The European Central Bank raised its core interest rate to 4% from 3.75% Wednesday, as widely expected, but ECB President Jean-Claude Trichet refrained from using the now-familiar phrase "extreme vigilance" to signal further rate hikes.
Trichet continued to describe rates as "accommodative," however, when speaking at a news conference following the decision, suggesting the central bank considers them low enough to stimulate growth in the region and another rise is possible.
All 83 analysts polled by Reuters last week forecast the ECB would lift rates by 25 basis points at its June policy meeting. The hike marks a doubling in the borrowing rate for the 13 countries in the euro zone in 18 months.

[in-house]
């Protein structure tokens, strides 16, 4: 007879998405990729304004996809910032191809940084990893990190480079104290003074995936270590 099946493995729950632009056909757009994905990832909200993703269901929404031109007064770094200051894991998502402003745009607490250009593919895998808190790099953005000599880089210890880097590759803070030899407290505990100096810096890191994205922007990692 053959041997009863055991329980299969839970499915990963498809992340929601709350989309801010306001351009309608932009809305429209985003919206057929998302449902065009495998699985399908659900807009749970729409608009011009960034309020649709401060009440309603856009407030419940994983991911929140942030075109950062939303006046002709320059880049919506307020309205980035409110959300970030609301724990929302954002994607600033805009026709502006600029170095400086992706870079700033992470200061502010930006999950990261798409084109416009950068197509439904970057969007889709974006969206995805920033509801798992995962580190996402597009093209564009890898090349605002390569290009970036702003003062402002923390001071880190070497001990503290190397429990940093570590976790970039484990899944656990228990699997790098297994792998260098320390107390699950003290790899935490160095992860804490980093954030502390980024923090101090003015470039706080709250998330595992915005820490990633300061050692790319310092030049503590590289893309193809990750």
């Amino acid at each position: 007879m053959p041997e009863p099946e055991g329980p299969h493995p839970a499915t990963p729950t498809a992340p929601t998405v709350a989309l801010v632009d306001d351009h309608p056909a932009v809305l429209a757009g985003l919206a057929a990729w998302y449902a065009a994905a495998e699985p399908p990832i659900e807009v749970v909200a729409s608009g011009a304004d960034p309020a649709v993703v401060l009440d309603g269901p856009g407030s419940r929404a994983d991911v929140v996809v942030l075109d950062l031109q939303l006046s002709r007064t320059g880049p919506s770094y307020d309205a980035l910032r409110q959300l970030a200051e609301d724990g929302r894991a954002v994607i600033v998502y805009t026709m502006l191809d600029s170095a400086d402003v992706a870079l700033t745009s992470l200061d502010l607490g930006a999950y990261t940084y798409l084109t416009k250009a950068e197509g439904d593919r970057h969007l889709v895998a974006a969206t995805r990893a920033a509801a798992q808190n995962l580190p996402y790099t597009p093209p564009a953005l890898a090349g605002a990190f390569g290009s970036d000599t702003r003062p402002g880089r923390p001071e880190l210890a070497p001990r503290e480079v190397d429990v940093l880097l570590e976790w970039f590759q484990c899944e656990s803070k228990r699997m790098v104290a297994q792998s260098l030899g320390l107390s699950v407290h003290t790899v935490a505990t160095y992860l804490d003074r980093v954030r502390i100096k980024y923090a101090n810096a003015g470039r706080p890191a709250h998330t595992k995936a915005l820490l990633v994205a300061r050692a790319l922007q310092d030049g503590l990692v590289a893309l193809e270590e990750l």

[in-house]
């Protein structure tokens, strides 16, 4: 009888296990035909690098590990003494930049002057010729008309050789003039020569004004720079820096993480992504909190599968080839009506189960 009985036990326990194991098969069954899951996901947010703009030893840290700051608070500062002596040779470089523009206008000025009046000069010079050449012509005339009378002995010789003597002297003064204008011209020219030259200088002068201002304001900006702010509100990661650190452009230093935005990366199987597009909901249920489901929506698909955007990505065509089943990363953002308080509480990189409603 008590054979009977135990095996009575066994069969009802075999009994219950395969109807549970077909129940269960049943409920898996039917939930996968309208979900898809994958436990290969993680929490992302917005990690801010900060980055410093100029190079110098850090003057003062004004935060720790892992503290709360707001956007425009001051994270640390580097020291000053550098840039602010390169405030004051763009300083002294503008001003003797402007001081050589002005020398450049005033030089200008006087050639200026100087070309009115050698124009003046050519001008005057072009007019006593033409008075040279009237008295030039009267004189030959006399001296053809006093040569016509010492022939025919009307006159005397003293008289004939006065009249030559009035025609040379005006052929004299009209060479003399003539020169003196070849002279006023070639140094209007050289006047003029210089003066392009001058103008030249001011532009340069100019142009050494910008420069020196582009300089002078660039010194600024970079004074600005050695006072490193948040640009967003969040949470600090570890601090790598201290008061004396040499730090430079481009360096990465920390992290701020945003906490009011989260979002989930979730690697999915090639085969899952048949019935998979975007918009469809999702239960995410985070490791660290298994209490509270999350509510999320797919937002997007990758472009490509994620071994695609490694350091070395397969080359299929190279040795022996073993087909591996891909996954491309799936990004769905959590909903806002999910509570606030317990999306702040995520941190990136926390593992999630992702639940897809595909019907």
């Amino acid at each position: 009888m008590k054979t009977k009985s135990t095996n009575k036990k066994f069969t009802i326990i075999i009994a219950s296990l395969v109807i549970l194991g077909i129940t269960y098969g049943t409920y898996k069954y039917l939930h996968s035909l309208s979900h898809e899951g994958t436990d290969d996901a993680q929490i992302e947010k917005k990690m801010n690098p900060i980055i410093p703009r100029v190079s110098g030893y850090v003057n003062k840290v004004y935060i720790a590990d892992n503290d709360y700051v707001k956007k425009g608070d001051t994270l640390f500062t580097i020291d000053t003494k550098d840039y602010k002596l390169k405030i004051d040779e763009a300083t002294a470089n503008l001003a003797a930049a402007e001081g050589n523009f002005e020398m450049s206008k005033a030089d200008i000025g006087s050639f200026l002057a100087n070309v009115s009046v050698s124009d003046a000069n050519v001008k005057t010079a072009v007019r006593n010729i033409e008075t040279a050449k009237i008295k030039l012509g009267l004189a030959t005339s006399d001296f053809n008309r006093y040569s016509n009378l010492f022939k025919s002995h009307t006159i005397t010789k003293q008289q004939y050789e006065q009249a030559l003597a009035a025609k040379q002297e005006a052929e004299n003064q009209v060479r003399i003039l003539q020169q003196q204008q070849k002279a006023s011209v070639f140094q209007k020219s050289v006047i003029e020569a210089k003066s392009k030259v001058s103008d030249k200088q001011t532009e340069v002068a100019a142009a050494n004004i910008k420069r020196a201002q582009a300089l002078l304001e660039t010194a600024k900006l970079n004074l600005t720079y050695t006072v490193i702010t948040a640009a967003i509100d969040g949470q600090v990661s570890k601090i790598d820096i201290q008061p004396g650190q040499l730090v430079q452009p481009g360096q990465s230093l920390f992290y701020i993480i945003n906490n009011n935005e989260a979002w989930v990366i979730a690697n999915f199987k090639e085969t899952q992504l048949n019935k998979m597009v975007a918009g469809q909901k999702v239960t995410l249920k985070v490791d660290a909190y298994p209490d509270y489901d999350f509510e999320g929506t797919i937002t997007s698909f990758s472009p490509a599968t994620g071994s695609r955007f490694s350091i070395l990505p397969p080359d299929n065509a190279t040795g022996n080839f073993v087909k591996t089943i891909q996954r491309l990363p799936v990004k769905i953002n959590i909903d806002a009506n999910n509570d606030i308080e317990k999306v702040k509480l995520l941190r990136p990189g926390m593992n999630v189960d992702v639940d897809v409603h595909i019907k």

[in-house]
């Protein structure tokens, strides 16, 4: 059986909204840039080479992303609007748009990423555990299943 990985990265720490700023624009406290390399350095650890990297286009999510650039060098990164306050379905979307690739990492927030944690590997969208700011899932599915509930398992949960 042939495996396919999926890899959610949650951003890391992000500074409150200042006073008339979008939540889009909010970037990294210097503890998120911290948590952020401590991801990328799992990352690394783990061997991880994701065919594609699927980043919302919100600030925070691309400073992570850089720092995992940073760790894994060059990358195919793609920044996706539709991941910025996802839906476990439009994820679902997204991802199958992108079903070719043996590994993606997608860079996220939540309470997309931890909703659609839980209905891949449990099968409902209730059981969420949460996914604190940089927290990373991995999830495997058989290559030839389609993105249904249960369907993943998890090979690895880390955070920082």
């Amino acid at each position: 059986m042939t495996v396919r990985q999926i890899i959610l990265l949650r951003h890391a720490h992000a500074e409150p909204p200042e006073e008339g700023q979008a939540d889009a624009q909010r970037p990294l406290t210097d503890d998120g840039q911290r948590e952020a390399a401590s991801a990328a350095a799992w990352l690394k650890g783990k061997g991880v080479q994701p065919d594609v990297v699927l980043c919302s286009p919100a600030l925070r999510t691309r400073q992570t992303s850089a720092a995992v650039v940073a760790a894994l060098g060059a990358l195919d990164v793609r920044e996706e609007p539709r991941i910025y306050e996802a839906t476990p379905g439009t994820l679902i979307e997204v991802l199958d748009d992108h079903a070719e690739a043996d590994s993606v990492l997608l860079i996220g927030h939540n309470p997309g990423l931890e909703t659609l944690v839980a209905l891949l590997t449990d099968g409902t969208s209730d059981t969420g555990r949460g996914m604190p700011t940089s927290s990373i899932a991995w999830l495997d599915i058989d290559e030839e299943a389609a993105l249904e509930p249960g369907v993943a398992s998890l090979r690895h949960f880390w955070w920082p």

"We expect only one further hike this year and the next one then in early 2008," Gertrud Traud, chief economist at Helaba, told "Power Lunch" following the announcement.
The lack of familiar "code words" may be the result of a change in communication policy for the bank, according to Axel Weber, president of Bundesbank and leading member of the governing council.
The use of verbal hints such as "extreme vigilance" may be stripped from statements at the end of the current rate-tightening period, he said in an interview with the Financial Times last week.
The Bank of England will also decide on interest rates when it meets on Thursday at noon London time. It is expected to keep rates on hold at 5.5%, but economists are wary after recent surprises.